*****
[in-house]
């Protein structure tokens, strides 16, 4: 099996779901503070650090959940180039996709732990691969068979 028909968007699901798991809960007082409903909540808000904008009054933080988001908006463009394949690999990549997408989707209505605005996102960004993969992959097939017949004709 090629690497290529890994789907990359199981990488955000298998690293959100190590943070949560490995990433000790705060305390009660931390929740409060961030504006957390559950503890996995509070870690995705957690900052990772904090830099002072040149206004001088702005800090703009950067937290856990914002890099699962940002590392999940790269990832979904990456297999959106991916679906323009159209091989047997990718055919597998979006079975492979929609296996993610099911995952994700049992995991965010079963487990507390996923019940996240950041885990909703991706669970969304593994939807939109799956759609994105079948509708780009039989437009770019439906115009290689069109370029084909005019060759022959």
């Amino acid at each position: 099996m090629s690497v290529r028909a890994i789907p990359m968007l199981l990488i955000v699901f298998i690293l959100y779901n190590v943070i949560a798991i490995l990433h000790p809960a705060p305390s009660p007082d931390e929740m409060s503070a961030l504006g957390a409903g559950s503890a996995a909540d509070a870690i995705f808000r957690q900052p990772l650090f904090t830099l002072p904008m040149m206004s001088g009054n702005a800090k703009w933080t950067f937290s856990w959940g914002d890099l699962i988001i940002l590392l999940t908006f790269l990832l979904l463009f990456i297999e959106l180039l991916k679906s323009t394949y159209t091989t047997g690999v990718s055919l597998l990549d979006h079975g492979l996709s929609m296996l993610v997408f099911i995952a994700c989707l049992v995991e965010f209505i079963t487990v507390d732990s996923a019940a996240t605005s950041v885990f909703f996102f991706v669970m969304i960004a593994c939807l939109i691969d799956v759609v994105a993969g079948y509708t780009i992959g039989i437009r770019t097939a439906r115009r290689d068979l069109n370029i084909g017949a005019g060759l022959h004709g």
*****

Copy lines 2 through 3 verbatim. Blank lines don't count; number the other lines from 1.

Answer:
């Protein structure tokens, strides 16, 4: 099996779901503070650090959940180039996709732990691969068979 028909968007699901798991809960007082409903909540808000904008009054933080988001908006463009394949690999990549997408989707209505605005996102960004993969992959097939017949004709 090629690497290529890994789907990359199981990488955000298998690293959100190590943070949560490995990433000790705060305390009660931390929740409060961030504006957390559950503890996995509070870690995705957690900052990772904090830099002072040149206004001088702005800090703009950067937290856990914002890099699962940002590392999940790269990832979904990456297999959106991916679906323009159209091989047997990718055919597998979006079975492979929609296996993610099911995952994700049992995991965010079963487990507390996923019940996240950041885990909703991706669970969304593994939807939109799956759609994105079948509708780009039989437009770019439906115009290689069109370029084909005019060759022959």
């Amino acid at each position: 099996m090629s690497v290529r028909a890994i789907p990359m968007l199981l990488i955000v699901f298998i690293l959100y779901n190590v943070i949560a798991i490995l990433h000790p809960a705060p305390s009660p007082d931390e929740m409060s503070a961030l504006g957390a409903g559950s503890a996995a909540d509070a870690i995705f808000r957690q900052p990772l650090f904090t830099l002072p904008m040149m206004s001088g009054n702005a800090k703009w933080t950067f937290s856990w959940g914002d890099l699962i988001i940002l590392l999940t908006f790269l990832l979904l463009f990456i297999e959106l180039l991916k679906s323009t394949y159209t091989t047997g690999v990718s055919l597998l990549d979006h079975g492979l996709s929609m296996l993610v997408f099911i995952a994700c989707l049992v995991e965010f209505i079963t487990v507390d732990s996923a019940a996240t605005s950041v885990f909703f996102f991706v669970m969304i960004a593994c939807l939109i691969d799956v759609v994105a993969g079948y509708t780009i992959g039989i437009r770019t097939a439906r115009r290689d068979l069109n370029i084909g017949a005019g060759l022959h004709g």